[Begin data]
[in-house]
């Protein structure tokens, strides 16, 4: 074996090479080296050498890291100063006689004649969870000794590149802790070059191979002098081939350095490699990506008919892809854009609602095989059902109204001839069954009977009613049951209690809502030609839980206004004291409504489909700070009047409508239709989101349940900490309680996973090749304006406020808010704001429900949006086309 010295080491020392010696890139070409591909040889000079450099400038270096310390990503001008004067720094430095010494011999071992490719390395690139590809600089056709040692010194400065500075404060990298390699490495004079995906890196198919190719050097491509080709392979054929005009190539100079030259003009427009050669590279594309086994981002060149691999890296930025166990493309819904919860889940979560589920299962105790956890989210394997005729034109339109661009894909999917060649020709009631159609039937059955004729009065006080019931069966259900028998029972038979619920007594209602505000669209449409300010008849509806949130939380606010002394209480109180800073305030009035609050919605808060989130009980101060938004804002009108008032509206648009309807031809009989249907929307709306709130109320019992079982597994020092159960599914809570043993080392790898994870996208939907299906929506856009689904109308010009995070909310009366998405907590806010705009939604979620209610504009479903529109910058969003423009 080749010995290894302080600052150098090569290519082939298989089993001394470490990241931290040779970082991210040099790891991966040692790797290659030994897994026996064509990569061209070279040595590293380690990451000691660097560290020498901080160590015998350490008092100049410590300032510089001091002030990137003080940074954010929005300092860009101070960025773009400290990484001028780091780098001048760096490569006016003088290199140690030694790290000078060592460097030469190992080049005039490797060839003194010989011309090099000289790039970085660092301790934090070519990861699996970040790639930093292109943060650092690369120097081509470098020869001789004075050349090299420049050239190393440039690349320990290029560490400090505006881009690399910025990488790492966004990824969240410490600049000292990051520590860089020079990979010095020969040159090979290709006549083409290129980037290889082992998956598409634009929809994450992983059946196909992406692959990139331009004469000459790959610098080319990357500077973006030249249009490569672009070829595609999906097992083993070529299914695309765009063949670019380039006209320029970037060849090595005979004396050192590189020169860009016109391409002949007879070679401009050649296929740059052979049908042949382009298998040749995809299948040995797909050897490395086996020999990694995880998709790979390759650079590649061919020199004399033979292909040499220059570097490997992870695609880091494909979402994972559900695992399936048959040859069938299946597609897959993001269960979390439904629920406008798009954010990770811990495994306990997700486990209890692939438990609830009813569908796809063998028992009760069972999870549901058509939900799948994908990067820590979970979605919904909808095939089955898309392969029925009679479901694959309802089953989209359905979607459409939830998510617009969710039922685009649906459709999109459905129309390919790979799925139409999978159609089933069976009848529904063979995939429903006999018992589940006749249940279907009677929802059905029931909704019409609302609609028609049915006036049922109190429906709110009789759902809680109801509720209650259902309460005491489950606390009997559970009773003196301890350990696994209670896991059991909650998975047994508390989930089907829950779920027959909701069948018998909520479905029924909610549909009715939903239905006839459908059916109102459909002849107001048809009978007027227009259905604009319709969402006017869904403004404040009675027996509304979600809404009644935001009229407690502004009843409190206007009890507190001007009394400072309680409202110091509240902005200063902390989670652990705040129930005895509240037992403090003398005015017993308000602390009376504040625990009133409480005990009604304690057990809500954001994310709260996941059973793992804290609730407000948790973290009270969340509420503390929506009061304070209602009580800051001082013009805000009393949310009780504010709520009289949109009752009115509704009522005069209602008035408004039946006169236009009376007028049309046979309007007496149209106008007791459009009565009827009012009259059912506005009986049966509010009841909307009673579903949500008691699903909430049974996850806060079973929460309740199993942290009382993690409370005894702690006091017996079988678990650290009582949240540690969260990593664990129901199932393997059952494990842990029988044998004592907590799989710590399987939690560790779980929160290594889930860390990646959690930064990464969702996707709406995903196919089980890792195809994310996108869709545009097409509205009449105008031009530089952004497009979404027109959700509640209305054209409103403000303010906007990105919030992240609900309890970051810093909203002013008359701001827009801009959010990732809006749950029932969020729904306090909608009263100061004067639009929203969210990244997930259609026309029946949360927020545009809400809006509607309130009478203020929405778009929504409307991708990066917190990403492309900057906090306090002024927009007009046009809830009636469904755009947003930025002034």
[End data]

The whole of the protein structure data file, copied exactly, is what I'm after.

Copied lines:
[in-house]
């Protein structure tokens, strides 16, 4: 074996090479080296050498890291100063006689004649969870000794590149802790070059191979002098081939350095490699990506008919892809854009609602095989059902109204001839069954009977009613049951209690809502030609839980206004004291409504489909700070009047409508239709989101349940900490309680996973090749304006406020808010704001429900949006086309 010295080491020392010696890139070409591909040889000079450099400038270096310390990503001008004067720094430095010494011999071992490719390395690139590809600089056709040692010194400065500075404060990298390699490495004079995906890196198919190719050097491509080709392979054929005009190539100079030259003009427009050669590279594309086994981002060149691999890296930025166990493309819904919860889940979560589920299962105790956890989210394997005729034109339109661009894909999917060649020709009631159609039937059955004729009065006080019931069966259900028998029972038979619920007594209602505000669209449409300010008849509806949130939380606010002394209480109180800073305030009035609050919605808060989130009980101060938004804002009108008032509206648009309807031809009989249907929307709306709130109320019992079982597994020092159960599914809570043993080392790898994870996208939907299906929506856009689904109308010009995070909310009366998405907590806010705009939604979620209610504009479903529109910058969003423009 080749010995290894302080600052150098090569290519082939298989089993001394470490990241931290040779970082991210040099790891991966040692790797290659030994897994026996064509990569061209070279040595590293380690990451000691660097560290020498901080160590015998350490008092100049410590300032510089001091002030990137003080940074954010929005300092860009101070960025773009400290990484001028780091780098001048760096490569006016003088290199140690030694790290000078060592460097030469190992080049005039490797060839003194010989011309090099000289790039970085660092301790934090070519990861699996970040790639930093292109943060650092690369120097081509470098020869001789004075050349090299420049050239190393440039690349320990290029560490400090505006881009690399910025990488790492966004990824969240410490600049000292990051520590860089020079990979010095020969040159090979290709006549083409290129980037290889082992998956598409634009929809994450992983059946196909992406692959990139331009004469000459790959610098080319990357500077973006030249249009490569672009070829595609999906097992083993070529299914695309765009063949670019380039006209320029970037060849090595005979004396050192590189020169860009016109391409002949007879070679401009050649296929740059052979049908042949382009298998040749995809299948040995797909050897490395086996020999990694995880998709790979390759650079590649061919020199004399033979292909040499220059570097490997992870695609880091494909979402994972559900695992399936048959040859069938299946597609897959993001269960979390439904629920406008798009954010990770811990495994306990997700486990209890692939438990609830009813569908796809063998028992009760069972999870549901058509939900799948994908990067820590979970979605919904909808095939089955898309392969029925009679479901694959309802089953989209359905979607459409939830998510617009969710039922685009649906459709999109459905129309390919790979799925139409999978159609089933069976009848529904063979995939429903006999018992589940006749249940279907009677929802059905029931909704019409609302609609028609049915006036049922109190429906709110009789759902809680109801509720209650259902309460005491489950606390009997559970009773003196301890350990696994209670896991059991909650998975047994508390989930089907829950779920027959909701069948018998909520479905029924909610549909009715939903239905006839459908059916109102459909002849107001048809009978007027227009259905604009319709969402006017869904403004404040009675027996509304979600809404009644935001009229407690502004009843409190206007009890507190001007009394400072309680409202110091509240902005200063902390989670652990705040129930005895509240037992403090003398005015017993308000602390009376504040625990009133409480005990009604304690057990809500954001994310709260996941059973793992804290609730407000948790973290009270969340509420503390929506009061304070209602009580800051001082013009805000009393949310009780504010709520009289949109009752009115509704009522005069209602008035408004039946006169236009009376007028049309046979309007007496149209106008007791459009009565009827009012009259059912506005009986049966509010009841909307009673579903949500008691699903909430049974996850806060079973929460309740199993942290009382993690409370005894702690006091017996079988678990650290009582949240540690969260990593664990129901199932393997059952494990842990029988044998004592907590799989710590399987939690560790779980929160290594889930860390990646959690930064990464969702996707709406995903196919089980890792195809994310996108869709545009097409509205009449105008031009530089952004497009979404027109959700509640209305054209409103403000303010906007990105919030992240609900309890970051810093909203002013008359701001827009801009959010990732809006749950029932969020729904306090909608009263100061004067639009929203969210990244997930259609026309029946949360927020545009809400809006509607309130009478203020929405778009929504409307991708990066917190990403492309900057906090306090002024927009007009046009809830009636469904755009947003930025002034």